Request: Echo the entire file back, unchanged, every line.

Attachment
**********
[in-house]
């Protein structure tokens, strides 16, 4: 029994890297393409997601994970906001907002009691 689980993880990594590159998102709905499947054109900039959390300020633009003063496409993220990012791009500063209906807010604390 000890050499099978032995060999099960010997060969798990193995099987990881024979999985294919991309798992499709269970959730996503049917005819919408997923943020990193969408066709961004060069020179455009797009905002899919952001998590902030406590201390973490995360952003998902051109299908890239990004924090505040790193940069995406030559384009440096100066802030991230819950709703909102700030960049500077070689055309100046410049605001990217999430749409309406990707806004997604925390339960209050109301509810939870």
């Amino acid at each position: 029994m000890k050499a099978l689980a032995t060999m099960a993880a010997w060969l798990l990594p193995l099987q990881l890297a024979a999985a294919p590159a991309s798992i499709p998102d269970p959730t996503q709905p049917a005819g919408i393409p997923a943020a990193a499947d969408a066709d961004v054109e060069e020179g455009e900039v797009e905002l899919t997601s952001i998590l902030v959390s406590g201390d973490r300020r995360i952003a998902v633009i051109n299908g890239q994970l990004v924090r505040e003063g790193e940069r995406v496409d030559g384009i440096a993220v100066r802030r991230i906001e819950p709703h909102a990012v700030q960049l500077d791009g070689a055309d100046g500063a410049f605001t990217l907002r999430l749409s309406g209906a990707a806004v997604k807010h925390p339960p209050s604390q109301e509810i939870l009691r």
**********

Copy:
[in-house]
């Protein structure tokens, strides 16, 4: 029994890297393409997601994970906001907002009691 689980993880990594590159998102709905499947054109900039959390300020633009003063496409993220990012791009500063209906807010604390 000890050499099978032995060999099960010997060969798990193995099987990881024979999985294919991309798992499709269970959730996503049917005819919408997923943020990193969408066709961004060069020179455009797009905002899919952001998590902030406590201390973490995360952003998902051109299908890239990004924090505040790193940069995406030559384009440096100066802030991230819950709703909102700030960049500077070689055309100046410049605001990217999430749409309406990707806004997604925390339960209050109301509810939870």
């Amino acid at each position: 029994m000890k050499a099978l689980a032995t060999m099960a993880a010997w060969l798990l990594p193995l099987q990881l890297a024979a999985a294919p590159a991309s798992i499709p998102d269970p959730t996503q709905p049917a005819g919408i393409p997923a943020a990193a499947d969408a066709d961004v054109e060069e020179g455009e900039v797009e905002l899919t997601s952001i998590l902030v959390s406590g201390d973490r300020r995360i952003a998902v633009i051109n299908g890239q994970l990004v924090r505040e003063g790193e940069r995406v496409d030559g384009i440096a993220v100066r802030r991230i906001e819950p709703h909102a990012v700030q960049l500077d791009g070689a055309d100046g500063a410049f605001t990217l907002r999430l749409s309406g209906a990707a806004v997604k807010h925390p339960p209050s604390q109301e509810i939870l009691r």